Nothing prepared me for The Wolf of Wall Street, Jordan Belfort’s memoir of his time running an investment firm out of Long Island. From the book description and murmurs of an adaptation by Martin Scorsese starring Leonardo DiCaprio and Jonah Hill, I garnered that it was going to be an interesting story. Underestimate much? Apparently.
Shall we say that Belfort made the most of his time at the helm of the wildly lucrative Stratton Oakmont? In the early nineties, Belford founded the firm, which would go on to become one of the biggest – and most fraudulent – shops of its time. But the laundering and fraud is just half of his story; the other half is Belfort’s own personal, ahem, adventures – with prostitutes, drugs, and an obscene amount of spending.
Stripped to its core, The Wolf of Wall Street starts as a rags-to-riches success story: Belfort is a kid who comes from a modest family but has big dreams. As a teen, he makes money selling Italian ices on the beach; a few years into his twenties he finds himself with a new job as a connector at Wall Street firm L.F. Rothschild. Fast forward six years and Belfort is king of his hill, or shall we say island – as in Long Island.
The escapades on which Belfort embarks with his ragtag group of Stratton-made spenders are enough to make a reader blush, gag, and guffaw. This is not a likeable group of financiers, and their ways with drugs and hookers are deplorable. Is there a soft spot in the heart of our protagonist? He does, actually, love his wife; he worships his infant daughter. But as quickly as he pushes them to the back of his mind as he dives into another bottle of Quaaludes or pile of cocaine, the reader also sets aside any sympathy.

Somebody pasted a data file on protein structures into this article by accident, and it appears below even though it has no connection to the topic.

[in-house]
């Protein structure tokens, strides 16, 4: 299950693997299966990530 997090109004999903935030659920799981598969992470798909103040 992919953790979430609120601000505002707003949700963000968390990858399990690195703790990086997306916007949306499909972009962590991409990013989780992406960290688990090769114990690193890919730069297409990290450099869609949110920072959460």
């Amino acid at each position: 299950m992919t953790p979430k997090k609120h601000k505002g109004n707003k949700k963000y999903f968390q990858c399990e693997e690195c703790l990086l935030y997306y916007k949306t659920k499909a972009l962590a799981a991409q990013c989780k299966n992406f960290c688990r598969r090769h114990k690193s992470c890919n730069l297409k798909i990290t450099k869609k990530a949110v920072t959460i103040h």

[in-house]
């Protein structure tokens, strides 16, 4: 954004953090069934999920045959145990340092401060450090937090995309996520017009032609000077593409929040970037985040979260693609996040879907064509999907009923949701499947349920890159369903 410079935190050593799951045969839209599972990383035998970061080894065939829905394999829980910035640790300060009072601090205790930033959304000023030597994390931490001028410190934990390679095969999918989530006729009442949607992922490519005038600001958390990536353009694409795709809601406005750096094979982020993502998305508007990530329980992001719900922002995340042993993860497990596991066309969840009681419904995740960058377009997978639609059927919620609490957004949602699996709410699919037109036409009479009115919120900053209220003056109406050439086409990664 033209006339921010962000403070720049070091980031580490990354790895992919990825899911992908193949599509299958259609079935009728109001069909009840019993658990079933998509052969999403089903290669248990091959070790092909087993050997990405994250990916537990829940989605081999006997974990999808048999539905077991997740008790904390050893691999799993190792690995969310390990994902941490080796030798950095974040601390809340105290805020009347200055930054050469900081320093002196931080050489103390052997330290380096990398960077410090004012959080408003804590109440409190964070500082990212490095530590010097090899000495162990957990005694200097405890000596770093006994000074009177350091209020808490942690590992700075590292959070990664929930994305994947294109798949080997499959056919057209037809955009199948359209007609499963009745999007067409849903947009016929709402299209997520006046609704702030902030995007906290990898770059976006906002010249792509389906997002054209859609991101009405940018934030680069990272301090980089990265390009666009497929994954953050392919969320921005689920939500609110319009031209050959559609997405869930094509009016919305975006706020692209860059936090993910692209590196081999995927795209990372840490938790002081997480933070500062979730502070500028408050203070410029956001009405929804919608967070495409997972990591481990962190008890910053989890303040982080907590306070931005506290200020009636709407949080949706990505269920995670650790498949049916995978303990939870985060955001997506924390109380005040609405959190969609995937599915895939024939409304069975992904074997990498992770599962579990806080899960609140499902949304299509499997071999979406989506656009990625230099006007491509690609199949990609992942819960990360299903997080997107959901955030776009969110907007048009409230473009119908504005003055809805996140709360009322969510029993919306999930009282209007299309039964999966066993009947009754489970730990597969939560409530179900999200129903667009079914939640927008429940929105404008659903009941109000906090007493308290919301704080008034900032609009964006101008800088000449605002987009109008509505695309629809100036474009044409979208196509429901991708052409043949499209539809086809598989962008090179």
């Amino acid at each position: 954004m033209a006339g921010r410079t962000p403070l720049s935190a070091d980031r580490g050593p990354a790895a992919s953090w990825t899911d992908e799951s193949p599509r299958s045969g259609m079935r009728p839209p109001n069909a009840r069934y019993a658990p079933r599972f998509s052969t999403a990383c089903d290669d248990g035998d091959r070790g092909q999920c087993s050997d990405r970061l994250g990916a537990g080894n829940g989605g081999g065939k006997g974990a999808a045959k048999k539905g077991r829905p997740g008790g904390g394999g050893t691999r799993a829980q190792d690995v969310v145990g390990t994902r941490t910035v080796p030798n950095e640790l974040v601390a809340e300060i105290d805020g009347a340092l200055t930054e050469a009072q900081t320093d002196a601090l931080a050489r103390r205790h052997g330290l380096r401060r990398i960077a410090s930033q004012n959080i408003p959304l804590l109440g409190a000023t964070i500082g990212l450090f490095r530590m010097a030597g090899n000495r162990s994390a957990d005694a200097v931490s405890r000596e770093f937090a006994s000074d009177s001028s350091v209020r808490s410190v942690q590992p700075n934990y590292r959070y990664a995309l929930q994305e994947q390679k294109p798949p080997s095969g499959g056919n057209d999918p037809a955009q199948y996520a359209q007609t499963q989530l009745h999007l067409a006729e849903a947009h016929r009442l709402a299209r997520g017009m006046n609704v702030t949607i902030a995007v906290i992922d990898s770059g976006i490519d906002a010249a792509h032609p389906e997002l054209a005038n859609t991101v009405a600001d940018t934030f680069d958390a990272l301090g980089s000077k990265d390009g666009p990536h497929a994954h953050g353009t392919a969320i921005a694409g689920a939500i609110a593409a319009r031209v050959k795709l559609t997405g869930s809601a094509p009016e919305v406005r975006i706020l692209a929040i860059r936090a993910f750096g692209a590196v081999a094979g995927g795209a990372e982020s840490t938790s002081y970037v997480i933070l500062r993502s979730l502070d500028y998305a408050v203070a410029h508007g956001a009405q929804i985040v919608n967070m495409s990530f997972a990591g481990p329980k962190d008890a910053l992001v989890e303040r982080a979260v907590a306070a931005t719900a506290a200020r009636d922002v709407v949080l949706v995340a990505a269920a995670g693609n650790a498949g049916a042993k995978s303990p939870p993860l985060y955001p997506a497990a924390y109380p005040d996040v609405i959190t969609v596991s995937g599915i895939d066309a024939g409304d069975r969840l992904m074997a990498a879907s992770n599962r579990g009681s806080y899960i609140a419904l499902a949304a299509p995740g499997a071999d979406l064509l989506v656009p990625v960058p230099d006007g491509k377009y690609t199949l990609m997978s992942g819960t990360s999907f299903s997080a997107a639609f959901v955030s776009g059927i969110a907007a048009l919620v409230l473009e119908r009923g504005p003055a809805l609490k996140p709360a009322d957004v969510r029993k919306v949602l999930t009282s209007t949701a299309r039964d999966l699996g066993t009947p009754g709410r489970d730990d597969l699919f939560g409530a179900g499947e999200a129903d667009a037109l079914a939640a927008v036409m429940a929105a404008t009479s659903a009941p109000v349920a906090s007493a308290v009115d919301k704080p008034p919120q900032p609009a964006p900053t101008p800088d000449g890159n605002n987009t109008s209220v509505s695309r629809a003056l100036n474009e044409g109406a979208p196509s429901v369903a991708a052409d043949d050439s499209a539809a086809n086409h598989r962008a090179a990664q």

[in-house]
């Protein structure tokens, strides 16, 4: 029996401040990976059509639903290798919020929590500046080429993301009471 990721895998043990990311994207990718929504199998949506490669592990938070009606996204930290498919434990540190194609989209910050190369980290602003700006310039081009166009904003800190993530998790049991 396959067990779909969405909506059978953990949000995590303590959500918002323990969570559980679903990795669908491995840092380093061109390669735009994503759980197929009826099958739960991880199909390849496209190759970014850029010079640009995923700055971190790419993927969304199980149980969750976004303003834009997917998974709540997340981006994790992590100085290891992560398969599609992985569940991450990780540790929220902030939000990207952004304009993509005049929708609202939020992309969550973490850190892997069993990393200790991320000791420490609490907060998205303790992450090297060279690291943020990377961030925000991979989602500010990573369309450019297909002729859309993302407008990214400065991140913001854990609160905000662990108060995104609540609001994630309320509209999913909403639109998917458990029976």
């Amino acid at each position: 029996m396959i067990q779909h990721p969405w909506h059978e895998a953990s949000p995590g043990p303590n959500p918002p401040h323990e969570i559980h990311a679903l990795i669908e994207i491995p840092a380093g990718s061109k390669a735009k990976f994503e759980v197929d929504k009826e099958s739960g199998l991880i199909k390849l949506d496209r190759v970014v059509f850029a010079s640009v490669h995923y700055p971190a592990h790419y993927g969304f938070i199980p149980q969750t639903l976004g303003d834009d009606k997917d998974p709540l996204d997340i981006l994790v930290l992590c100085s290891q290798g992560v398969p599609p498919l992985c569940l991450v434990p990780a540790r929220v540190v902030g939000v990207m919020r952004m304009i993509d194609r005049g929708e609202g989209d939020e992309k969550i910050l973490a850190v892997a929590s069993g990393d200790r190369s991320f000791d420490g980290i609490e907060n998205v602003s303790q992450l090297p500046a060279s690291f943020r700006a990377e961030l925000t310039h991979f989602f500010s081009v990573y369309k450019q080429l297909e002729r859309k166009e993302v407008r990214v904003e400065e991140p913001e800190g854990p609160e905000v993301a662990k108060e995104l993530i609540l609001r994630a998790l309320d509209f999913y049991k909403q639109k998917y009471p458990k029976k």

Sounds awful, doesn't it? Sure -- Belfort's actions are heinous. But it makes for one incredible tale. From drunk-driving his helicopter home to sinking his yacht, from leaning on an old aunt to help him transfer money to his Swiss account to avoiding the Feds, The Wolf of Wall Street will have you turning pages almost as fast as Stratton Oakmont's rabid suit-wearing stockbrokers are flipping stocks.
Does Belfort ever redeem himself? See the error of his ways? Make up for his infidelity, his lying, cheating, and all-around havoc creation? It depends how forgiving you are as a reader. So before the movie barrels into theaters, read Belfort’s wild memoir – The Wolf of Wall Street -- and decide for yourself.